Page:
Magazine article Computers in Libraries

Winning with WordPress: How We Simplified Research Database Access

Magazine article Computers in Libraries

Winning with WordPress: How We Simplified Research Database Access

Article excerpt

In the digital age, higher education students expect to find information at their fingertips. But what constitutes a first-rate academic library website? According to ALA, the design should be both eye-catching and appealing, with a timely load of graphics displaying current and relevant content (ALA 2014). Simple navigation is essential because too many options or mouse clicks impede access to resources (EBSCO 2015). To support website endeavors, academic libraries usually acquire third-party software to manage content.

Formerly, websites were static, often built and managed by one administrator using HTML to create webpages and CSS to add common style. Today, websites are dynamic, driven by a CMS that not only renders a prominent design, but also manages content and shares workload. In a CMS, content is retrieved from one central database and distributed and published onto webpages. To share responsibilities, directors and website administrators delegate editing to those who work closely with certain content.

My library at Borough of Manhattan Community College (BMCC), a campus of the City University of New York (CUNY), recently migrated its website to WordPress. Previously used solely as a blogging tool, WordPress empowers website administrators to kick-start content management and assign editing tasks as needed. As the library's website administrator, I instituted a research support structure as part of the upgrade to meet the library's objective of providing more effective access to subscription-based research literature databases, which arguably are an academic library's most important resource. With WordPress, I didn't need to be an expert website designer. Employing basic design skills and elementary computer language coding, a modern, dynamic website can be fashioned using the support of WordPress's online user community and products to extend the software's functionality.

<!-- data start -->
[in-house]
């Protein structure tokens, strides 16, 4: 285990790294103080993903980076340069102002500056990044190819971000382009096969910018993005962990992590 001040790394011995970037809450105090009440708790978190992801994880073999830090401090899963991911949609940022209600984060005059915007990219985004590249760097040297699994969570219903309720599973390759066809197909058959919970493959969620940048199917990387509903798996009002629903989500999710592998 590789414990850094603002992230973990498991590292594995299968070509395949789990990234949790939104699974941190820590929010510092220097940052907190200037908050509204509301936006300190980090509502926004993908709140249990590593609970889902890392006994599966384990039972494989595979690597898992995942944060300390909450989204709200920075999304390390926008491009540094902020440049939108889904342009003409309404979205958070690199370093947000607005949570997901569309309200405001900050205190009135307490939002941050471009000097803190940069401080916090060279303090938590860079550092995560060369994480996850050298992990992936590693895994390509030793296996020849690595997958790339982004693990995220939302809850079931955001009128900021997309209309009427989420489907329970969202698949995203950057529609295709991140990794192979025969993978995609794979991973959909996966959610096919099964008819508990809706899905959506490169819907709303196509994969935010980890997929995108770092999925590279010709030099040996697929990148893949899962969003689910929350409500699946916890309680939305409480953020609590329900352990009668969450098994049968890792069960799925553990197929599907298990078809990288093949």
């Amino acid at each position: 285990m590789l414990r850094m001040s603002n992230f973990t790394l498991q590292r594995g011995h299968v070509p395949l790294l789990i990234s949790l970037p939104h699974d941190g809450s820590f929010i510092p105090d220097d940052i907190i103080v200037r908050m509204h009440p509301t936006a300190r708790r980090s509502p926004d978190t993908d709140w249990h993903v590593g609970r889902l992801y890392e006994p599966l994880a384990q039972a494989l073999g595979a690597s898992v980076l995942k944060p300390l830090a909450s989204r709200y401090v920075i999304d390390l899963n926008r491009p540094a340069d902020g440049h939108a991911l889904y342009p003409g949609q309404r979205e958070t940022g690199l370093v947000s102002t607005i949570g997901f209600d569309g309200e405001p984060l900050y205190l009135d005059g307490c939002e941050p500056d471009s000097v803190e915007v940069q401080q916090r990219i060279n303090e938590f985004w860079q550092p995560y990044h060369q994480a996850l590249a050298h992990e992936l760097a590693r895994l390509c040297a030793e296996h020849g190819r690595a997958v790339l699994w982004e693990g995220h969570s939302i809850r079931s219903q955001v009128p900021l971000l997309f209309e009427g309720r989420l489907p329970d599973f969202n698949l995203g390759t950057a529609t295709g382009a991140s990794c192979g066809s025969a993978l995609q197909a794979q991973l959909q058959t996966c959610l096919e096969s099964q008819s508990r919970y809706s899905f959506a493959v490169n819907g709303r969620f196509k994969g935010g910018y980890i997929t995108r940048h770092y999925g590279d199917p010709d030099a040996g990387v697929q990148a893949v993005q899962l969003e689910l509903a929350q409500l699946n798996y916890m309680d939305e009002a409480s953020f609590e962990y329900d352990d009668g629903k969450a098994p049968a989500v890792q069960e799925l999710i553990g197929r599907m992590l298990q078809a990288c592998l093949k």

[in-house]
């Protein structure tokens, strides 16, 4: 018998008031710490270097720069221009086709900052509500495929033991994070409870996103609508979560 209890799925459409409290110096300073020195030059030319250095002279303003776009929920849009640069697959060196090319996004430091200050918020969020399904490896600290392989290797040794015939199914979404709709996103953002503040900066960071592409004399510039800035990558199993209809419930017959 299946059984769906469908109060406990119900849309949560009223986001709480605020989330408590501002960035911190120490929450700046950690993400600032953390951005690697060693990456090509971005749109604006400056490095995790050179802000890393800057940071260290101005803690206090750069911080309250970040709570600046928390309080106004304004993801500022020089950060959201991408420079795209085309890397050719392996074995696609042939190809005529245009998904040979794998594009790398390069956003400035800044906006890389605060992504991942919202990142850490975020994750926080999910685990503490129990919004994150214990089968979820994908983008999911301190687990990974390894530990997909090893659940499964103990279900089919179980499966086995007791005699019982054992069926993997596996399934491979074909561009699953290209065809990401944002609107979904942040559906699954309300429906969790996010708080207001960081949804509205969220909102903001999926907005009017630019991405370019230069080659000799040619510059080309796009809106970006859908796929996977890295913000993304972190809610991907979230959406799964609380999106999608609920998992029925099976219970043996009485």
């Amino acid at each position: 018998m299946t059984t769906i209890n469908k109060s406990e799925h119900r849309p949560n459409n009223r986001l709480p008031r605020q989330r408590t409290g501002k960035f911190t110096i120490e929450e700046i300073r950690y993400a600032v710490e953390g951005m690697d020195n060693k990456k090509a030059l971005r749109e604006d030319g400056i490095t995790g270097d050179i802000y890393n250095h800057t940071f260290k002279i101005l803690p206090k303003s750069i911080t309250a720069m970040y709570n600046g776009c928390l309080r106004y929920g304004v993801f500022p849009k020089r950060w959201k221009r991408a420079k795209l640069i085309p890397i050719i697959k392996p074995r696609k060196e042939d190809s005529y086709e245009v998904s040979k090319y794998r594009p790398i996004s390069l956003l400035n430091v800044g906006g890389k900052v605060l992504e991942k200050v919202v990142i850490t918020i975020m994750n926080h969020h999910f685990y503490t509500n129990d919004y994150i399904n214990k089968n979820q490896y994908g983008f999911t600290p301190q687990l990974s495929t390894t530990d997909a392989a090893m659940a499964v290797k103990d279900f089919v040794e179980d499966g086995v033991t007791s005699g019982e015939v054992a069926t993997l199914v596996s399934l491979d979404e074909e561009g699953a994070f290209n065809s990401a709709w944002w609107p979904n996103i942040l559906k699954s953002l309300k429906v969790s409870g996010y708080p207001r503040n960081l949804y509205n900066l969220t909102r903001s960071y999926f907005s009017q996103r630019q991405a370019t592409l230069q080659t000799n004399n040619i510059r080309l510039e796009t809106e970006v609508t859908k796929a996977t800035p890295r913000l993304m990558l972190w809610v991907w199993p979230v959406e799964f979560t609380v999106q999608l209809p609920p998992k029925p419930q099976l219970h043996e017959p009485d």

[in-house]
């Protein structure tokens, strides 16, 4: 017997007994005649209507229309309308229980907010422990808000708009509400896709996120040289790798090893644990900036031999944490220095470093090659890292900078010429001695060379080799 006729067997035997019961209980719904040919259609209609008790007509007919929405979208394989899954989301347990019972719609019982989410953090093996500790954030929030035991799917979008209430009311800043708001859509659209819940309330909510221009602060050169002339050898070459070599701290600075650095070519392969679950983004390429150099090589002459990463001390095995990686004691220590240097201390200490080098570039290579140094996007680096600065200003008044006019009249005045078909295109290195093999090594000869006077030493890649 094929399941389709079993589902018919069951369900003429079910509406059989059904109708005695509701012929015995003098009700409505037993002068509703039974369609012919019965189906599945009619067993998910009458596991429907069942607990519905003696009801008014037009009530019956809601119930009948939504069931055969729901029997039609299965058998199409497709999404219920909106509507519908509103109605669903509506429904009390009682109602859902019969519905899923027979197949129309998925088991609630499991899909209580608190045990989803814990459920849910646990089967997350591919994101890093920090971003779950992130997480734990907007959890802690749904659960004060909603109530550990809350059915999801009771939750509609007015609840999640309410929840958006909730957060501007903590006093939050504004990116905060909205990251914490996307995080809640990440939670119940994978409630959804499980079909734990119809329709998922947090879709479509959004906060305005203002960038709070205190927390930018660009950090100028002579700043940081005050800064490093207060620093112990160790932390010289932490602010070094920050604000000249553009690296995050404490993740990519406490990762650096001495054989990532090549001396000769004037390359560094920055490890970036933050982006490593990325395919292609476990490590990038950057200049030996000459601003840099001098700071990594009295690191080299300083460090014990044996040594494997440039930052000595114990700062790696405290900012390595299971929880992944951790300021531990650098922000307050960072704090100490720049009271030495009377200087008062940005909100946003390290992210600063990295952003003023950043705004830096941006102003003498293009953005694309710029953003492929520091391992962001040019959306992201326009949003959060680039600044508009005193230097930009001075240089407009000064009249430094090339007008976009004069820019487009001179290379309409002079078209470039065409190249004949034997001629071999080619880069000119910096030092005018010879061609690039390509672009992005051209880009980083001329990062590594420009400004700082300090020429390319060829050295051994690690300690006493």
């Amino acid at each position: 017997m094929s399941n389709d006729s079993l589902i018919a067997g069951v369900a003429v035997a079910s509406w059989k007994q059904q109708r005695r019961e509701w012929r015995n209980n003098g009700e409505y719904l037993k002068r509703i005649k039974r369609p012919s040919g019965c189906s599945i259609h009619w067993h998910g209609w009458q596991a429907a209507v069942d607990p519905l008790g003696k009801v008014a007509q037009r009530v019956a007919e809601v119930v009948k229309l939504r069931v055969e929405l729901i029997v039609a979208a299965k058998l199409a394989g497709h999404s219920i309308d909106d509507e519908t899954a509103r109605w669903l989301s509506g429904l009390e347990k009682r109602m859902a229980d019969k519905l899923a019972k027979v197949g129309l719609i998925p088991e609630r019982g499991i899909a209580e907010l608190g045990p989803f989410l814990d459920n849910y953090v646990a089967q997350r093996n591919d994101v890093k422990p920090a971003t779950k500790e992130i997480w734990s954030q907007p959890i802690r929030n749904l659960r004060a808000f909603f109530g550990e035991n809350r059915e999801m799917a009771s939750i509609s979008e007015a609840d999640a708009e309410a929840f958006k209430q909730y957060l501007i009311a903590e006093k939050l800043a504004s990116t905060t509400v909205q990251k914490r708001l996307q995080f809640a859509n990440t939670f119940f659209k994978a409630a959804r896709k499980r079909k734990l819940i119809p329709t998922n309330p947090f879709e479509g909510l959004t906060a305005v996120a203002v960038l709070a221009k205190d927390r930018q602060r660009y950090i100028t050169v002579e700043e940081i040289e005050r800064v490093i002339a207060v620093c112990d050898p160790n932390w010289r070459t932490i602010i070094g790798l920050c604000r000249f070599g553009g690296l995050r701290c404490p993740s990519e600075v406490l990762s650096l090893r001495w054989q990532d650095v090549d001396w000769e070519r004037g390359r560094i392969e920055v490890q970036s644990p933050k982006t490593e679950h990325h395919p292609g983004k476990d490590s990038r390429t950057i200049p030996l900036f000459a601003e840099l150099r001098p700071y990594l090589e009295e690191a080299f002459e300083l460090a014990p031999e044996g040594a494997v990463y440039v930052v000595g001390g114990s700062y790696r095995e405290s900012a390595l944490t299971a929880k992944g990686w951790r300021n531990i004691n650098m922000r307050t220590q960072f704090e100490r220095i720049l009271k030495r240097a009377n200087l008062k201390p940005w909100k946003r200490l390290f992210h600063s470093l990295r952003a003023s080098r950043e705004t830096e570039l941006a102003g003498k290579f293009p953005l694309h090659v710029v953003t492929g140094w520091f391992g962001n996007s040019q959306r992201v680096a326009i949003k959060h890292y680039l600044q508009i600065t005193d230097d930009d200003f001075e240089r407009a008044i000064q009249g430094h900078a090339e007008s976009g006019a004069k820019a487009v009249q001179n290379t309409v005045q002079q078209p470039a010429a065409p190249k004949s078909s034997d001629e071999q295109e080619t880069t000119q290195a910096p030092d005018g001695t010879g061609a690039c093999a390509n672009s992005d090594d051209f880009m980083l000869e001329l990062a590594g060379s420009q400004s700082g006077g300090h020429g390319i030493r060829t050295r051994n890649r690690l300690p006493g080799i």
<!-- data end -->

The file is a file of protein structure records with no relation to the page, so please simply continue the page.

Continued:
Opting for WordPress

By the late 2000s, the trendy library website CMS was either Drupal or Springshare's LibGuides. Drupal was first unveiled to libraries in 2005 when Ann Arbor District Library in Michigan launched a new website (Farkas November 2008). Drupal's appeal was a WYSIWYG editor that allowed content modifications without exceptional webpage coding skills. Likewise, LibGuides allowed librarians to create dynamic subject guides, which included social features such as tagging, bookmarking, RSS feeds, user ratings, and comments (New Product News 2008). Other libraries used WordPress to manage website content. The WordPress advantage is ease of use and plug-ins that increase functionality with minimal or no coding skills required. WordPress also has the capacity to appoint administrators and editors with different account privileges. Administrators add and edit software features. Editors add, edit, and manage their assigned content without the need for advanced technical expertise. This approach supports the idea that administrators should not be responsible for content maintenance, but rather overall system management. In addition to providing a platform to support workload distribution, WordPress offers many ready-made themes, which support fully customizable and professional websites without a lot of development effort.

After being appointed website administrator in 2013, I was assigned to upgrade the BMCC library website. Created in-house by my predecessor in 2009, the existing website was static, employing both HTML and CSS, and webpages were supported solely by the website administrator. Each of the library's 175 research databases was presented on one webpage as part of an alphabetical list, and some databases were an element on one or more of 33 subject pages. If a database entry needed revision, each webpage where it was posted had to be updated piecemeal. This editing practice created risk since there was a potential for error.

My goal was to upgrade to a dynamic website in which editing is streamlined and content management is facilitated across the library using a CMS. …

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